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Experiencing the Alhambra, An Illusive Site of Oriental Otherness

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Two travellers, the French romantic poet and novelist Thophile Gautier (1811–72) and the Finnish naturalist painter Albert Edelfelt (1854–1905), both visited the Alhambra palace in Granada: Gautier in 1840, Edelfelt in 1881. Their accounts of the palace are strikingly similar, although forty years separate their travels; written several years later, Edelfelt's narrative is imbued with a romanticism related to Gautier's. The aim is to show that the ambiguity of Gautier's and Edelfelt's statements of the Alhambra is due to their romantic preconceptions. I will compare their experiences by analysing what they saw during their journeys and how it was expressed in their texts; Gautier published his Voyage en Espagne in 1843, while Edelfelt's impressions are recorded in his letters to his mother. The result is that the Alhambra represented a dream world, which in many senses did not live up to the visitors' expectations. While Gautier was in constant search for the authenticity of the place, Edelfelt was deeply touched by the magnificence that met him in a labyrinth of fabulous beauty. However, the preconceived mental image they both held resulted in an experience that in many ways fell short of the idea they had formed of it in advance.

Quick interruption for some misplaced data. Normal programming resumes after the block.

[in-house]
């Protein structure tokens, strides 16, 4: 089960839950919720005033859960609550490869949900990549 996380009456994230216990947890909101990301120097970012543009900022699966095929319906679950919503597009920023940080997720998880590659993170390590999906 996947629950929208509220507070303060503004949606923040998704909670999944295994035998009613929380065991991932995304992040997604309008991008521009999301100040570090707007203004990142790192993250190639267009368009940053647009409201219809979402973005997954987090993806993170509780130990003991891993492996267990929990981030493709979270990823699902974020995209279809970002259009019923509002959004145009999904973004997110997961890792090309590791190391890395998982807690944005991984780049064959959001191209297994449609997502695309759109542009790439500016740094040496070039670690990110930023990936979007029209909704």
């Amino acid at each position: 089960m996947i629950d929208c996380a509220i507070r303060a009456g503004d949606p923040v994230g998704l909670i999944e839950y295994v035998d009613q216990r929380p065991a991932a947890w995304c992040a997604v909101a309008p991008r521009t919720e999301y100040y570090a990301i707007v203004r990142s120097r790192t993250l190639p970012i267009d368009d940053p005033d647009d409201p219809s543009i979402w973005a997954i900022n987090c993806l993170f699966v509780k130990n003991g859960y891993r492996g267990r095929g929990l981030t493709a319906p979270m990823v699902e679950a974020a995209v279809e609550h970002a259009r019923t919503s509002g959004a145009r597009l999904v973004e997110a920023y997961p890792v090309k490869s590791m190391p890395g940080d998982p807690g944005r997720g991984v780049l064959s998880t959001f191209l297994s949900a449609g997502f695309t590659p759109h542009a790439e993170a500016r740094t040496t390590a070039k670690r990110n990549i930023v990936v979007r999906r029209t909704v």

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Keywords: Albert Edelfelt; Alhambra; Théophile Gautier; authenticity; mental image; nineteenth century; travels

Document Type: Research Article

Affiliations: Åbo Akademi University

Publication date: 14 February 2012

More about this publication?
  • The International Journal of Islamic Architecture (IJIA) is intended for those interested in urban design and planning, architecture, and landscape design in the historic Islamic world, encompassing the Middle East and parts of Africa and Asia, but also the more recent geographies of Islam in its global dimensions. The main emphasis is on detailed analysis of the practical, historical and theoretical aspects of architecture, with a focus on both design and its reception. The journal is also specifically interested in contemporary architecture and urban design in relation to social and cultural history, geography, politics, aesthetics, technology, and conservation. Spanning across cultures and disciplines, IJIA seeks to analyze and explain issues related to the built environment throughout the regions covered. The cross-cultural and interdisciplinary nature of this journal will significantly contribute to the knowledge in this field.

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